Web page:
Diet and weight loss counselling currently places a lot of emphasis on personal choice and willpower however, according to Rush University Medical Centre, obesity should be viewed as a result of neurobehavioral processes - the way the brain behaves.
These processes are ways in which the brain controls eating behaviour in response to your environment.
“Even highly motivated and nutritionally informed patients struggle to refrain from highly palatable foods that are high in sugar, salt and unhealthy fats." said Brad Appelhans, PhD, clinical psychologist and obesity researcher.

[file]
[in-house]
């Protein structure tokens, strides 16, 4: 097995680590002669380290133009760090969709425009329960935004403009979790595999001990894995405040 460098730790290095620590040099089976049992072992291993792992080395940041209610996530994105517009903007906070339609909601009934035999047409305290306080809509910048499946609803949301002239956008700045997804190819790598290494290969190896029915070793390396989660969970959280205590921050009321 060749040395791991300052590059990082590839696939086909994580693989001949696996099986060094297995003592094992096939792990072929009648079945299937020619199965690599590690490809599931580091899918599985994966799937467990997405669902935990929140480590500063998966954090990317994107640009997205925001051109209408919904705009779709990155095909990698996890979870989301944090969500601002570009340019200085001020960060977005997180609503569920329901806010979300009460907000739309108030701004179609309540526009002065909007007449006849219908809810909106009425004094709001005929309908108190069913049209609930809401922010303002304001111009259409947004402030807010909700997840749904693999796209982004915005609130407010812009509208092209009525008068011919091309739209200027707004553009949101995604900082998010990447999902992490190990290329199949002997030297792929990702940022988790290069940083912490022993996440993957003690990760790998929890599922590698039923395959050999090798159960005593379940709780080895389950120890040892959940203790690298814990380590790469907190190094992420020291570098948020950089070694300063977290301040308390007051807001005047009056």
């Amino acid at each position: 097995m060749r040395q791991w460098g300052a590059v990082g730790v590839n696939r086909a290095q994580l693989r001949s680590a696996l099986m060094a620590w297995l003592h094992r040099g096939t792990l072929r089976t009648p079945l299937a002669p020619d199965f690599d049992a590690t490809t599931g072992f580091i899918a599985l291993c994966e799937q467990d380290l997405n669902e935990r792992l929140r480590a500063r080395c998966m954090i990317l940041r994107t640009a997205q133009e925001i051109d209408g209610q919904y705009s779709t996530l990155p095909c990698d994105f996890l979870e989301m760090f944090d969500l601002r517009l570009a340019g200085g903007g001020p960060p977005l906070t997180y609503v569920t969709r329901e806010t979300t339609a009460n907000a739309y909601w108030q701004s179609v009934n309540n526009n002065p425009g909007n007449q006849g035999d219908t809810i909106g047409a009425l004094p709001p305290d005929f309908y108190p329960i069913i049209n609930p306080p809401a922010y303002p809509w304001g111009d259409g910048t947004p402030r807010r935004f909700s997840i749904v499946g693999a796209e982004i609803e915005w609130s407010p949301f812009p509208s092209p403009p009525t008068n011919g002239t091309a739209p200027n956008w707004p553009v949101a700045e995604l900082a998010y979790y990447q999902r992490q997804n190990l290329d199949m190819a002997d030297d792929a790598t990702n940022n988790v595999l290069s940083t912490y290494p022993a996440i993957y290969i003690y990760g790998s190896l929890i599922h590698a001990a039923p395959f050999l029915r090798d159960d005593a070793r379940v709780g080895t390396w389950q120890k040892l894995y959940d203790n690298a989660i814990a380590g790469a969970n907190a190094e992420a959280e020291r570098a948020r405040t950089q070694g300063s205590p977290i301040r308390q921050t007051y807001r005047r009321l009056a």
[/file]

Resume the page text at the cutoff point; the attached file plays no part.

The three neurobehavioral processes consistently implicated in obesity and overeating are 'Food Reward' and 'Inhibitory Control' as well as 'Time Discounting' – the human tendency to devalue delayed rewards.
The immediate pleasure from eating has a greater effect on decision making than the delayed health benefits of weight loss, the research concludes.
A few strategies recommended by the researchers include removing high fat foods from personal environments - so clear out the fridge if you want to be successful!